Stroll along the Walk of Fame to the not-to-be-missed Hollywood Museum, which charts the transformation of Tinseltown in Max Factor’s beautifully restored Art Deco building.
Along the way, look out for the striking murals on the sidestreets and the historic Egyptian Theatre – a grand landmark that shaped celeb culture by hosting the world’s first premieres in the 1920s. From there, head west for a drive through the leafy, manicured streets of Beverly Hills and Bel Air – who knows who you might spot taking their rubbish out. Then spend a cultural afternoon at the Los Angeles County Museum of Art; built in 1965, it houses an impressive collection by international artists.
Finish the day on the beach, watching the sun set over the Pacific from Santa Monica’s lively pier.
Top end: The Spanish Colonial-style Hollywood Roosevelt is LA’s most iconic hotel. Located opposite Grauman’s Chinese Theatre, it was here that the first ever Oscars banquet was held in 1929 – though the place has undergone extensive refurbishment since. Keep your eyes peeled for Marilyn Monroe, who’s said to haunt the hotel. Doubles from US$289 (£191), room only.
Mid range: The Garden Cottage is a cosy four-room B&B on the very fringes of Beverly Hills. Family-run, it’s perfect for those seeking a more personalised touch. Doubles from US$155 (£103), including breakfast.
Budget: Rooms at the Hollywood Downtowner Inn are basic but clean and comfortable. Best of all, it’s within walking distance of many of the main attractions. Doubles from US$79 (£52), including breakfast.
Do both. Contrary to popular belief, Los Angeles is not a city from which you should rush away too hastily. Take time to see the sights and discover the overlooked corners, such as the galleries, theatres and museums in the new and improved Downtown district. While you’re at it, splurge on Rodeo Drive and go behind the scenes of the movies by taking the Warner Bros Studio Tour. Meanwhile, kids big and small won’t be able to resist a visit to Disneyland.
Recuperate on the beaches (Manhattan and Hermosa are popular) before looking further afield. Head north up the winding Pacific Coast Highway – often described as one of the world’s best drives. Perhaps hop to the beaches, wineries and oak forests of Malibu on the back of a vintage Harley with Eagle Rider.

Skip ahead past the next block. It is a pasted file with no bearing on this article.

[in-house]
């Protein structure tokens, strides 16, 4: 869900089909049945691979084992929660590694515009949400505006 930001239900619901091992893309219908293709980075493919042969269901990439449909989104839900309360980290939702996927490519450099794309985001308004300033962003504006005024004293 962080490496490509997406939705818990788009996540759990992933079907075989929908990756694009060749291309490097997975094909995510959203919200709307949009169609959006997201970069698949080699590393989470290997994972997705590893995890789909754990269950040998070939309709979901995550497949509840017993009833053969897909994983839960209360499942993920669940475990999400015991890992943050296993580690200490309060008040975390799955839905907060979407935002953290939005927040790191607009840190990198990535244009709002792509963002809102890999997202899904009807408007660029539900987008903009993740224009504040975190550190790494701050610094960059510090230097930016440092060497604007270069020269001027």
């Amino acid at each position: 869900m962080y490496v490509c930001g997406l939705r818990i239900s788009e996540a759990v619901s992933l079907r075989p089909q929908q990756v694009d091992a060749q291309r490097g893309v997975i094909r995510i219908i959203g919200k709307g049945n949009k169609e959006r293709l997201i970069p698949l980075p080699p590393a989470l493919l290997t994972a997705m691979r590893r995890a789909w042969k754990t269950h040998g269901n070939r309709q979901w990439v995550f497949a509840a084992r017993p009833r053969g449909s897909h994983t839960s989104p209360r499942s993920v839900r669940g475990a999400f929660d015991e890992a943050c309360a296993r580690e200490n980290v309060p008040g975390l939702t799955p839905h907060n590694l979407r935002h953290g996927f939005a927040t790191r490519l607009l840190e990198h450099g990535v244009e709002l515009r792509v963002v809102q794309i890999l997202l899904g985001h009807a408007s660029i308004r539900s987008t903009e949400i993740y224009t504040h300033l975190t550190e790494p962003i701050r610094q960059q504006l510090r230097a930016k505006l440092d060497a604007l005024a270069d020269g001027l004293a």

From there, it’s more than a little tempting to continue on to Santa Barbara, Big Surf and San Francisco. Alternatively, head inland from LA for the dramatic landscapes and mysterious ‘sailing stones’ of Death Valley, near the Nevada border.
Population: 3.8 million
Timezone: GMT8 (Mar-Nov GMT7)
International dialling code: +1
Visas: UK nationals require an ESTA (Electronic System for Travel Authorization). Apply at least 72 hours before travel; ESTAs cost US$14.
Currency: US dollar (US$), currently around US$1.50 to the UK£.
Highest viewpoint: The best city views are from the hilltop Griffith Observatory.
Health issues: No major problems, but the California sun can be strong.
Recommended guidebook: Los Angeles & Southern California (Rough Guides, 2011); Los Angeles (Frommers, 2011)
Web resources: The LA Tourism Board’s website has useful info; the Los Angeles Times newspaper is unbeatable for local news.
iPhone app: Time Out Los Angeles (free) is a comprehensive guide to eating, drinking and exploring LA.
Climate: LA enjoys mild temperatures year round; spring and autumn can be particularly nice thanks to clear, crisp skies. Rainfall is lowest in summer; desert winds are strongest October-November.
Volunteers offer guided walking tours of LA’s historic El Pueblo district, detailing the city’s indigenous past and stories of the early settlers. They’re fascinating – and free! Tours run Tuesday-Saturday; elpueblo.lacity.org